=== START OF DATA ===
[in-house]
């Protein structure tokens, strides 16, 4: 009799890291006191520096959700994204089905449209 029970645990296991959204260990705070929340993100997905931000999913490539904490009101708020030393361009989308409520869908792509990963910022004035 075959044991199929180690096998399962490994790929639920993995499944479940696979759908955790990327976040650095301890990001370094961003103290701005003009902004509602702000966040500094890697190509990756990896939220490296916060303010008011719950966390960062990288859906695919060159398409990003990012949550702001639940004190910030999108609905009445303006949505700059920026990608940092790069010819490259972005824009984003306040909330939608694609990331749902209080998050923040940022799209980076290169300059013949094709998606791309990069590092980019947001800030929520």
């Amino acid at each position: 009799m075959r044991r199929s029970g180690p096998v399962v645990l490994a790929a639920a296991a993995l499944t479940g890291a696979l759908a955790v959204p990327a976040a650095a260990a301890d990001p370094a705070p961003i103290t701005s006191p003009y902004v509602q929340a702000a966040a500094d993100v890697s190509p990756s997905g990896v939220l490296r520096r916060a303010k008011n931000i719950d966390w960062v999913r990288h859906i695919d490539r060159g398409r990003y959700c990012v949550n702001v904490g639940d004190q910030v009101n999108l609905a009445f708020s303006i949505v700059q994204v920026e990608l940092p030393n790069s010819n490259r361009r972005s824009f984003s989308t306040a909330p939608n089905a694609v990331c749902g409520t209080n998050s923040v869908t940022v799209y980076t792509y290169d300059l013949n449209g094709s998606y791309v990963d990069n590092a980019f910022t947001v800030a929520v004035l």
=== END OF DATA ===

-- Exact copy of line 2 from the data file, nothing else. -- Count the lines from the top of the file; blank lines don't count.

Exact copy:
């Protein structure tokens, strides 16, 4: 009799890291006191520096959700994204089905449209 029970645990296991959204260990705070929340993100997905931000999913490539904490009101708020030393361009989308409520869908792509990963910022004035 075959044991199929180690096998399962490994790929639920993995499944479940696979759908955790990327976040650095301890990001370094961003103290701005003009902004509602702000966040500094890697190509990756990896939220490296916060303010008011719950966390960062990288859906695919060159398409990003990012949550702001639940004190910030999108609905009445303006949505700059920026990608940092790069010819490259972005824009984003306040909330939608694609990331749902209080998050923040940022799209980076290169300059013949094709998606791309990069590092980019947001800030929520």